The Federal Trade Commission (FTC) has warned consumers about coronavirus-related scams, but businesses are at risk too. The FTC warns that companies must keep their guard up against these seven B2B scams that try to exploit concerns about COVID-19.
“Public health” scams
Fraudsters are sending messages that claim to be from the Centers for Disease Control and Prevention (CDC), World Health Organization (WHO) or other public health offices. They may ask for Social Security numbers, tax IDs, etc. Other variations direct you to click on a link or download a document. You should remind staff not to respond to messages like this – and definitely do not download anything or click on links in unsolicited email. It’s the latest form of phishing aimed at stealing confidential data or installing malware on your network.
Government check scams
You’ve seen news stories that financial help for businesses might be available soon. But remember that criminals read those headlines, too, and use them to make their phony pitches sound more credible. If someone calls or emails you out of the blue claiming there is money available from a government agency if you just make an up-front payment or provide some personal information, it’s a phony. The FTC’s checks from the government blog post offers tips on spotting those scams.
Business email scams
The FTC has previously warned companies about frauds perpetrated via business email. For example, in a CEO scam, an employee gets a message that appears to come from a company higher-up directing the person to wire money, transfer funds, send gift card codes, etc. In reality, a con artist has spoofed the boss’ email address or phone number. The economic upheaval caused by the coronavirus has led to a flurry of unusual financial transactions – expedited orders, cancelled deals, refunds, etc. That’s why an emergency request that would have raised eyebrows in the past might not set off the same alarms now. Compounding the problem is that teleworking employees can’t walk down the hall to investigate a questionable directive. Warn your staff about these scams and give them a central in-house contact where they can verify requests they may receive.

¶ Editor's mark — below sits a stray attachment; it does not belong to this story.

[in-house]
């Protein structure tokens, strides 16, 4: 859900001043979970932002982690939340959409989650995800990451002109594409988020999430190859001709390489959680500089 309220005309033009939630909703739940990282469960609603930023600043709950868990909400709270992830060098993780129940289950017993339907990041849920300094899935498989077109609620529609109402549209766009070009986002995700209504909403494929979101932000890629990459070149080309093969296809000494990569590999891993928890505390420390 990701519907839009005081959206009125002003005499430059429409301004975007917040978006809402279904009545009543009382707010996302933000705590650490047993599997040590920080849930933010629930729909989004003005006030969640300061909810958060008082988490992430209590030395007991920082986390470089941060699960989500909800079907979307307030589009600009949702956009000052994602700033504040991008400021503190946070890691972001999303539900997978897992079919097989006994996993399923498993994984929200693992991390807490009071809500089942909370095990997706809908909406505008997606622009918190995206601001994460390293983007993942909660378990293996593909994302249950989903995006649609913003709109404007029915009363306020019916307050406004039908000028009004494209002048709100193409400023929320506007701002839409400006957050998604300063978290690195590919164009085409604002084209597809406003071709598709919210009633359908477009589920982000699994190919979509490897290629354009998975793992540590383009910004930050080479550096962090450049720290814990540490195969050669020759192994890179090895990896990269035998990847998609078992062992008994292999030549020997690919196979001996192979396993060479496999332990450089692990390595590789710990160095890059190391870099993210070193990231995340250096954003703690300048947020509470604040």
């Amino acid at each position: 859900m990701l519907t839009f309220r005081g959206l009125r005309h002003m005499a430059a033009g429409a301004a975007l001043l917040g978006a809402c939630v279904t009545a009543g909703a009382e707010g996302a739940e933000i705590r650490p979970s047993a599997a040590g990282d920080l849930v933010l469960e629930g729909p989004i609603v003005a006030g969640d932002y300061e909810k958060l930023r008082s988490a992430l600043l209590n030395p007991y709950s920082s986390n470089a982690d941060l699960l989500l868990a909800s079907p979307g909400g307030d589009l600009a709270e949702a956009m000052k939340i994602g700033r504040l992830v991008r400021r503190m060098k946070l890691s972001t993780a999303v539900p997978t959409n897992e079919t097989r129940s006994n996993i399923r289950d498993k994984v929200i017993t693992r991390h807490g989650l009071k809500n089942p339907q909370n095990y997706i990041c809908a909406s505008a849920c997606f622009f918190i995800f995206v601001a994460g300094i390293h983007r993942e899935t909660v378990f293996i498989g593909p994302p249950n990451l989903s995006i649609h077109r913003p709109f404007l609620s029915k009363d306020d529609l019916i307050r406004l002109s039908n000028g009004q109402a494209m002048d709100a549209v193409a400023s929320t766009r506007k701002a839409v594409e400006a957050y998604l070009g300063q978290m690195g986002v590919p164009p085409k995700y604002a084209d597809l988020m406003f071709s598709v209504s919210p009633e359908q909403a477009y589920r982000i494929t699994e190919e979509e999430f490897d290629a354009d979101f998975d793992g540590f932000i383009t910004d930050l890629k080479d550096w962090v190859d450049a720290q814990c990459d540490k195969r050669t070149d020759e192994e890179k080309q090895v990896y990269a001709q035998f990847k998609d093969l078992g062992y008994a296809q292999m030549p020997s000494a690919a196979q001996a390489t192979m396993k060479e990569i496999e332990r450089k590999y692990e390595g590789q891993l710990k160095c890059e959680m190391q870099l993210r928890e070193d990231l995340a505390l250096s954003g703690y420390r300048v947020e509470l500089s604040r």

It works like a CEO scam, but this time the call or message claims to come from a member of your technology staff asking for a password or directing the recipient to download software. These scams pose a particular problem now due to what cybercrime experts call social engineering: the dark art of manipulating human behavior to facilitate fraud. Your employees already may be distracted by changes to their routine and your tech support team is swamped. Taking advantage of this temporary “upside down-ness,” con artists may do a quick online search to glean a tidbit to really sell their story – for example, “I spoke with John, who said you were having a computer problem” or “the meeting has been shifted to our new teleconferencing platform–here’s the link.” Your best defense is a workforce warned against this form of fraud. Again, an in-house source for accurate information can help protect your company.
With many businesses scrambling for supplies, it’s wise to heed warnings about websites that mimic the look of well- known online retailers. They claim to have the essentials you need, but in reality, they’re fakes that take your “order,” grab your credit card number, and disappear. The safer strategy is to type in URLs you know to be genuine. And before taking a chance on an unfamiliar supplier, check them out with trusted industry colleagues.
While working from home, your employees are hearing a new crop of annoying – and illegal – robocalls. It’s no surprise that fraudsters who already flout the law would try to exploit people’s COVID concerns to make a buck. Some of these tele-phonies pitch bogus test kits and sanitation supplies. Others have businesses in their sights. Curious what these calls sound like? This recording targets “small business that may be affected by the Coronavirus,” warning them to “ensure your Google listing is correctly displaying. Otherwise customers may not find you online during this time.” Remind your staff that the only right response to an illegal robocall trying to sell something is to hang up.
The rest of us may be adjusting to new ways of working, but it’s business as usual for hackers. With more people telecommuting, hackers are hoping companies will drop their online defenses, making it easier to infiltrate data-rich networks. The FTC has tips to help your staff maintain security when working from home. Also, the National Institute of Standards and Technology (NIST) has resources on making a safer transition to a remote workplace. A good place to start: NIST’s updated Telework Cybersecurity page. Check out NIST’s infographic, Telework Security Overview & Tip Guide. Read their recent bulletin on Security for Enterprise Telework, Remote Access, and Bring Your Own Device (BYOD) Solutions. And review their advice on Navigating the Conference Call Security Highway.